The Prevalence and Management of Pain in Pediatric Intensive Care Units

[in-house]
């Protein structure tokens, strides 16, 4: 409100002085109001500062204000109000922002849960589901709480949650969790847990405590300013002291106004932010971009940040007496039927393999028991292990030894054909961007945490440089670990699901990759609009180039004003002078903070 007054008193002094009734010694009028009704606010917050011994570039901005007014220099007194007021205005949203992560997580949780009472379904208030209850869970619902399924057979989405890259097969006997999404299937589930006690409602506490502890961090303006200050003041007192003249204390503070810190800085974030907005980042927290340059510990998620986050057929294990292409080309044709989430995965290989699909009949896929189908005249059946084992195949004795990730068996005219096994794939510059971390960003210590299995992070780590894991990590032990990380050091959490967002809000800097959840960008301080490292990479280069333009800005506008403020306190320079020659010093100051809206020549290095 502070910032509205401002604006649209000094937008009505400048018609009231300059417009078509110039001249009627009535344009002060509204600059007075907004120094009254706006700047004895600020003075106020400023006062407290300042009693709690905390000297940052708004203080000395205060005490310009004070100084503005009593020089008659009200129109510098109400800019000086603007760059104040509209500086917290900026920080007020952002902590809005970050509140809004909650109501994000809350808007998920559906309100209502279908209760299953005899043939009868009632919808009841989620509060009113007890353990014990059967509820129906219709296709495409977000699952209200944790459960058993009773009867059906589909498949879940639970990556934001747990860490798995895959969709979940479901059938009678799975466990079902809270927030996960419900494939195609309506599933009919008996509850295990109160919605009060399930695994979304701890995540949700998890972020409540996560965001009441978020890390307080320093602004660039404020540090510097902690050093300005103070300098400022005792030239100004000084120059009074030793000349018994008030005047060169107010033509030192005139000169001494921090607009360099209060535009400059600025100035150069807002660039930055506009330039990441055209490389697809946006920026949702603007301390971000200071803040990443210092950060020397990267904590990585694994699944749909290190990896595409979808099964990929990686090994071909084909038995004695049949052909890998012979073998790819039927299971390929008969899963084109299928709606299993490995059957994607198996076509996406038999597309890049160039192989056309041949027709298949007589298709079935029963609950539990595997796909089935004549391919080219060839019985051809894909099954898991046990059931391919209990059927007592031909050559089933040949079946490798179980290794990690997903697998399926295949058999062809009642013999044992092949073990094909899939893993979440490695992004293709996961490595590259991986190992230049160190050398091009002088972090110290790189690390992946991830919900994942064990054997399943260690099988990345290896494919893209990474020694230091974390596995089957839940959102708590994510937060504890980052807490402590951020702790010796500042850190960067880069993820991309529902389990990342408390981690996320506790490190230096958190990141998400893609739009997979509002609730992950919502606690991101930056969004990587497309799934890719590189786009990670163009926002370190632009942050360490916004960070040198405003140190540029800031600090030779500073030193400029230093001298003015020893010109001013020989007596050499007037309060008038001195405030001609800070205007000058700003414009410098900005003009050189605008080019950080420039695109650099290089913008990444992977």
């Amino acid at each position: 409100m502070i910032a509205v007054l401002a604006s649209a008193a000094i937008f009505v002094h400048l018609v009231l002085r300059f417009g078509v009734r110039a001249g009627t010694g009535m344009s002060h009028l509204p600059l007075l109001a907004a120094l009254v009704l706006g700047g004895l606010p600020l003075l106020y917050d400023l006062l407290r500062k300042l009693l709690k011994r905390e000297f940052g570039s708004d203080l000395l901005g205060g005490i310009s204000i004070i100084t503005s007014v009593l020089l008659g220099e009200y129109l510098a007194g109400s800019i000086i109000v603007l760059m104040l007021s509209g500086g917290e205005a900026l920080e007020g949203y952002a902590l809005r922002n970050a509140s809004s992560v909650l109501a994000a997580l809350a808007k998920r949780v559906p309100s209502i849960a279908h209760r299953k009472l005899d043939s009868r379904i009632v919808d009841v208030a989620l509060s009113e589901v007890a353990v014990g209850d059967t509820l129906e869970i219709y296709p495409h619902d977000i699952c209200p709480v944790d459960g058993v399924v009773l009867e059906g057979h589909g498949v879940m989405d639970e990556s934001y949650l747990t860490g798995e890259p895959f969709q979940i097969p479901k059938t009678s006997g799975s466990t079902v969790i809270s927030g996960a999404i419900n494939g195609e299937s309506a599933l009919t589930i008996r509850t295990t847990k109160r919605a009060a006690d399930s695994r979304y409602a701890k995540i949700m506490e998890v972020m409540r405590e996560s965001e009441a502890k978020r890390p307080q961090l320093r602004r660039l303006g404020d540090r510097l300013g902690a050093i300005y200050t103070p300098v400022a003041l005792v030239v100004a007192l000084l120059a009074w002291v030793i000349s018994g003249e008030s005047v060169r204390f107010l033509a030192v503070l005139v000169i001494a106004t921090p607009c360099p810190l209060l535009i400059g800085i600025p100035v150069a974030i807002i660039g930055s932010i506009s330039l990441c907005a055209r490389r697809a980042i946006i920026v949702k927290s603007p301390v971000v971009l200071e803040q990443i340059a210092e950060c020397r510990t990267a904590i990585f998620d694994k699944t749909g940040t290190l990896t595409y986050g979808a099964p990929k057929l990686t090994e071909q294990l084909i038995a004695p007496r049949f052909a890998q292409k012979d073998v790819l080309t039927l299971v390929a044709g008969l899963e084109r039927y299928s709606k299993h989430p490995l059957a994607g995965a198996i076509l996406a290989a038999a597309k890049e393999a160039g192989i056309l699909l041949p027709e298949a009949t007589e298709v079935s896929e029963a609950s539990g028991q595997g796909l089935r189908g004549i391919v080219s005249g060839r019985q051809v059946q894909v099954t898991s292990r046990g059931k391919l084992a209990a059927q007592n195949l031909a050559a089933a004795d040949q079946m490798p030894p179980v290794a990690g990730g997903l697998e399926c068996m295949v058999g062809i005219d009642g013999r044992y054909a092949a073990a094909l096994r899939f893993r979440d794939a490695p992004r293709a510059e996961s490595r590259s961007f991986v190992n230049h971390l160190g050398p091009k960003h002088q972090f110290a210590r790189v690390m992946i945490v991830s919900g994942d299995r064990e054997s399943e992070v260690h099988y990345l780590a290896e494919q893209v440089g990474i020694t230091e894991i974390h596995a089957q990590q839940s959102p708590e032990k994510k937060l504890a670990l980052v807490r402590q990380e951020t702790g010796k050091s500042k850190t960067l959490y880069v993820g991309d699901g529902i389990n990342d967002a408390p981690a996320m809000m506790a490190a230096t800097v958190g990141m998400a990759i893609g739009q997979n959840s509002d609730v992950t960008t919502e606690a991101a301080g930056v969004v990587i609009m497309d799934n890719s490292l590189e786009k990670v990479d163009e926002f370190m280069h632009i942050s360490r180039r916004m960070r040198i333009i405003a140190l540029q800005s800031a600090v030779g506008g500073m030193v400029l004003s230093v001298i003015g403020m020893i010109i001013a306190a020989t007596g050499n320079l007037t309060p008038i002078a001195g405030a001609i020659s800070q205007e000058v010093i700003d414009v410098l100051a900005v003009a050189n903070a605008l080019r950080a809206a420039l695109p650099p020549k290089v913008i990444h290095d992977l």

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Session presented on Sunday, July 24, 2016: Purpose: The purpose of this multi-site study is to describe the frequency and characteristics of pain experienced by critically ill children and the pain management practices provided to them during a 24-hour time period. Though current research points to a problem of pain in PICUs, there is still much that is not well understood. Prior research has been limited in scope, evaluating pain in PICU sub-populations (Bai & Hsu, 2013; Grant, Scoppettuolo, Wypij, Curley, & Team, 2012) or a particular type of pain (e.g. pain from procedures or pain rated as moderate to severe) (Agarwal et al., 2010; Groenewald, Rabbitts, Schroeder, & Harrison, 2012; Larsen, Donaldson, Parker, & Grant, 2007; Stevens et al., 2011). Prevalence studies, which measure the proportion of the population with a condition such as pain, can provide insight into the problem. Yet, pediatric pain prevalence studies in North America have either excluded PICU patients (Ellis et al., 2002) or report few unit-specific results (Groenewald et al., 2012; Stevens et al., 2012; Taylor, Boyer, & Campbell, 2008). As a result of these gaps in the literature, it is not clear under which circumstances critically ill children are at greatest risk for pain. A more comprehensive evaluation of the pain critically ill children experience and the practices surrounding their pain, such as pain assessments and pharmacological and non-pharmacological interventions is needed. Methods: For this point-prevalence study, the health records of children admitted to PICUs across four US children's hospitals/units during a 24-hour time period were reviewed. Data were collected regarding pain assessments, pharmacological and non-pharmacological pain interventions, and painful procedures documented during the 24 hours. Results: The records of 77 children were reviewed. Patients ranged in age from 1 month to 25 years old, and were more often male (N = 42, 54.5%), and Caucasian (N = 40, 53.3%). The majority of patients were admitted to the PICU for medical reasons (N = 61, 79.2%) versus surgical reasons (N = 11, 14.3%). PICU length of stay ranged from 1 to 752 days (median 7, mode 2); 39% of patients were mechanically ventilated at the time of the study. Pain assessments were conducted on average 10 times (SD 4.6) during the 24 hours (range 2 to 28), most often using a behavioral pain scale (N = 605, 79%). Pain was present in 14% of assessments (M = 0.6, SD 1.6). Pain quality was infrequently documented (N = 6, 6%). Pain location was recorded 25% (N = 25) and pain etiology 36% (N = 37) of the time. Pharmacological interventions were provided to 59 (77%) patients; most often (64%) opioid analgesics were provided. Non-pharmacological interventions were provided to 51% of patients. The most commonly documented non-pharmacological interventions included decreasing environmental stimuli, caregiver/parent presence, and repositioning. Nearly all (N = 65, 84%) patients received a potentially painful procedure (range 0 to 31); more than half of these procedures included suctioning of the airway. Conclusion: This study begins to fill a gap in the literature regarding the prevalence of and practices surrounding pain for critically ill children in the United States. Results begin to inform future research and interventions to improve practice.